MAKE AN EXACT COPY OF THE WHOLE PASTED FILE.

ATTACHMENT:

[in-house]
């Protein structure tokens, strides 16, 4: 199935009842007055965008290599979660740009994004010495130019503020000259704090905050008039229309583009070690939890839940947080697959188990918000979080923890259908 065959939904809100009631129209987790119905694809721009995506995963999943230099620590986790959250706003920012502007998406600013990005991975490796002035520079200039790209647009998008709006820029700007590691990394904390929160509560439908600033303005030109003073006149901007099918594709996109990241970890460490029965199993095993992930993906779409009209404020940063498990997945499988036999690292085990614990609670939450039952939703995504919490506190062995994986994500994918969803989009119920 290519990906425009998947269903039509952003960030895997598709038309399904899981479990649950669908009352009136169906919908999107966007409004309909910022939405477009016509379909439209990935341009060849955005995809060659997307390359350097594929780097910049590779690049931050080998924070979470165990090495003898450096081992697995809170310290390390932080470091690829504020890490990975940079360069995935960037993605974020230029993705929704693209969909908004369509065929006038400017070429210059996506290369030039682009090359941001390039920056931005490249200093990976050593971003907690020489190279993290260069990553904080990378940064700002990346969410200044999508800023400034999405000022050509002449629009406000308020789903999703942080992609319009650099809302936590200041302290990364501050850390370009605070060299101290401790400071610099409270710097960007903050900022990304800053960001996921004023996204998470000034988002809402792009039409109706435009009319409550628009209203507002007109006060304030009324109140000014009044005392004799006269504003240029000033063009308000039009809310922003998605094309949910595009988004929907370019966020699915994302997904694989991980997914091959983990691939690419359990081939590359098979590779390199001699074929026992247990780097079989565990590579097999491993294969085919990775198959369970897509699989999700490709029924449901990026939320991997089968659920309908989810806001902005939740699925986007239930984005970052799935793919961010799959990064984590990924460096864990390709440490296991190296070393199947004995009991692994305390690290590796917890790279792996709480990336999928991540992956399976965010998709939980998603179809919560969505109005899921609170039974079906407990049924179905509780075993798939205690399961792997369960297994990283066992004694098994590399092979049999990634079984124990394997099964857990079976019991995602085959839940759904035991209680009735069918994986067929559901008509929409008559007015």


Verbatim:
[in-house]
């Protein structure tokens, strides 16, 4: 199935009842007055965008290599979660740009994004010495130019503020000259704090905050008039229309583009070690939890839940947080697959188990918000979080923890259908 065959939904809100009631129209987790119905694809721009995506995963999943230099620590986790959250706003920012502007998406600013990005991975490796002035520079200039790209647009998008709006820029700007590691990394904390929160509560439908600033303005030109003073006149901007099918594709996109990241970890460490029965199993095993992930993906779409009209404020940063498990997945499988036999690292085990614990609670939450039952939703995504919490506190062995994986994500994918969803989009119920 290519990906425009998947269903039509952003960030895997598709038309399904899981479990649950669908009352009136169906919908999107966007409004309909910022939405477009016509379909439209990935341009060849955005995809060659997307390359350097594929780097910049590779690049931050080998924070979470165990090495003898450096081992697995809170310290390390932080470091690829504020890490990975940079360069995935960037993605974020230029993705929704693209969909908004369509065929006038400017070429210059996506290369030039682009090359941001390039920056931005490249200093990976050593971003907690020489190279993290260069990553904080990378940064700002990346969410200044999508800023400034999405000022050509002449629009406000308020789903999703942080992609319009650099809302936590200041302290990364501050850390370009605070060299101290401790400071610099409270710097960007903050900022990304800053960001996921004023996204998470000034988002809402792009039409109706435009009319409550628009209203507002007109006060304030009324109140000014009044005392004799006269504003240029000033063009308000039009809310922003998605094309949910595009988004929907370019966020699915994302997904694989991980997914091959983990691939690419359990081939590359098979590779390199001699074929026992247990780097079989565990590579097999491993294969085919990775198959369970897509699989999700490709029924449901990026939320991997089968659920309908989810806001902005939740699925986007239930984005970052799935793919961010799959990064984590990924460096864990390709440490296991190296070393199947004995009991692994305390690290590796917890790279792996709480990336999928991540992956399976965010998709939980998603179809919560969505109005899921609170039974079906407990049924179905509780075993798939205690399961792997369960297994990283066992004694098994590399092979049999990634079984124990394997099964857990079976019991995602085959839940759904035991209680009735069918994986067929559901008509929409008559007015």